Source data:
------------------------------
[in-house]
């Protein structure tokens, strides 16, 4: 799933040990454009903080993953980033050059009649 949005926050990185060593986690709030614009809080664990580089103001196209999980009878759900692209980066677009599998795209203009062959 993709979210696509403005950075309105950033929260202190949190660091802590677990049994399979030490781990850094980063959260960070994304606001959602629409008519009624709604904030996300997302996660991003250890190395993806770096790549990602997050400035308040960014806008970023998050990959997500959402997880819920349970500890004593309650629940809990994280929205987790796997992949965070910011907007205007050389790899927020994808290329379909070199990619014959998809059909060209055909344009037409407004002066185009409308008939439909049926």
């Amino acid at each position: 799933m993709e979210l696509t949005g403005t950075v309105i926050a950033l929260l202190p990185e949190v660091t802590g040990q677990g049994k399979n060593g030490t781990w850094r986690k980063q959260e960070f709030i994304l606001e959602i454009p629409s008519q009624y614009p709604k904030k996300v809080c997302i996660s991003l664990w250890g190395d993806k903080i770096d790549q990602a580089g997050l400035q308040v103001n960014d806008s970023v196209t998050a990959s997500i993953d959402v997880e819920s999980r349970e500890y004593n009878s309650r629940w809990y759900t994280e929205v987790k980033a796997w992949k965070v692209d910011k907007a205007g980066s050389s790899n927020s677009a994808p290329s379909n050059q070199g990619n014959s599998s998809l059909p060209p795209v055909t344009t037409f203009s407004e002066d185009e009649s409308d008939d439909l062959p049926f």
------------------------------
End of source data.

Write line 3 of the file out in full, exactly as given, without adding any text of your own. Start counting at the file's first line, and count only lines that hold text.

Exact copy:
């Amino acid at each position: 799933m993709e979210l696509t949005g403005t950075v309105i926050a950033l929260l202190p990185e949190v660091t802590g040990q677990g049994k399979n060593g030490t781990w850094r986690k980063q959260e960070f709030i994304l606001e959602i454009p629409s008519q009624y614009p709604k904030k996300v809080c997302i996660s991003l664990w250890g190395d993806k903080i770096d790549q990602a580089g997050l400035q308040v103001n960014d806008s970023v196209t998050a990959s997500i993953d959402v997880e819920s999980r349970e500890y004593n009878s309650r629940w809990y759900t994280e929205v987790k980033a796997w992949k965070v692209d910011k907007a205007g980066s050389s790899n927020s677009a994808p290329s379909n050059q070199g990619n014959s599998s998809l059909p060209p795209v055909t344009t037409f203009s407004e002066d185009e009649s409308d008939d439909l062959p049926f």